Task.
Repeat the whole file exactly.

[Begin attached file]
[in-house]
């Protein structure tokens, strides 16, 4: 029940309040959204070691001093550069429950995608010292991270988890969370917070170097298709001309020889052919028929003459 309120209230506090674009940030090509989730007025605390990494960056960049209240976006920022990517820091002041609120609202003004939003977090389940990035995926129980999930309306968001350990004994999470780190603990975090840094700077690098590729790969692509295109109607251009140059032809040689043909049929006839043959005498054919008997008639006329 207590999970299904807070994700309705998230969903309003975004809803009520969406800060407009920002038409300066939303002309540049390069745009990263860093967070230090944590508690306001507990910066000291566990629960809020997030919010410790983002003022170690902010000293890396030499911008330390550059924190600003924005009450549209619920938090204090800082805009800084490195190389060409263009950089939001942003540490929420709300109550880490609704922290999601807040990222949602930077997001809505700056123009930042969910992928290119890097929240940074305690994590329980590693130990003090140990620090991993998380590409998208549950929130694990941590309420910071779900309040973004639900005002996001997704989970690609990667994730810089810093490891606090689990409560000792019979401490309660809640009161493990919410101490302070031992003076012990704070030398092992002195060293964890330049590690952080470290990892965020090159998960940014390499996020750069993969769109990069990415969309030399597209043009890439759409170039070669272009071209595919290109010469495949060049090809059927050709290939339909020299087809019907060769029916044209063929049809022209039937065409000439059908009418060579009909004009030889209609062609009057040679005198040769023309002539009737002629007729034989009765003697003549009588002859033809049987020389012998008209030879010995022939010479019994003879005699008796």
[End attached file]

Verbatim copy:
[in-house]
């Protein structure tokens, strides 16, 4: 029940309040959204070691001093550069429950995608010292991270988890969370917070170097298709001309020889052919028929003459 309120209230506090674009940030090509989730007025605390990494960056960049209240976006920022990517820091002041609120609202003004939003977090389940990035995926129980999930309306968001350990004994999470780190603990975090840094700077690098590729790969692509295109109607251009140059032809040689043909049929006839043959005498054919008997008639006329 207590999970299904807070994700309705998230969903309003975004809803009520969406800060407009920002038409300066939303002309540049390069745009990263860093967070230090944590508690306001507990910066000291566990629960809020997030919010410790983002003022170690902010000293890396030499911008330390550059924190600003924005009450549209619920938090204090800082805009800084490195190389060409263009950089939001942003540490929420709300109550880490609704922290999601807040990222949602930077997001809505700056123009930042969910992928290119890097929240940074305690994590329980590693130990003090140990620090991993998380590409998208549950929130694990941590309420910071779900309040973004639900005002996001997704989970690609990667994730810089810093490891606090689990409560000792019979401490309660809640009161493990919410101490302070031992003076012990704070030398092992002195060293964890330049590690952080470290990892965020090159998960940014390499996020750069993969769109990069990415969309030399597209043009890439759409170039070669272009071209595919290109010469495949060049090809059927050709290939339909020299087809019907060769029916044209063929049809022209039937065409000439059908009418060579009909004009030889209609062609009057040679005198040769023309002539009737002629007729034989009765003697003549009588002859033809049987020389012998008209030879010995022939010479019994003879005699008796």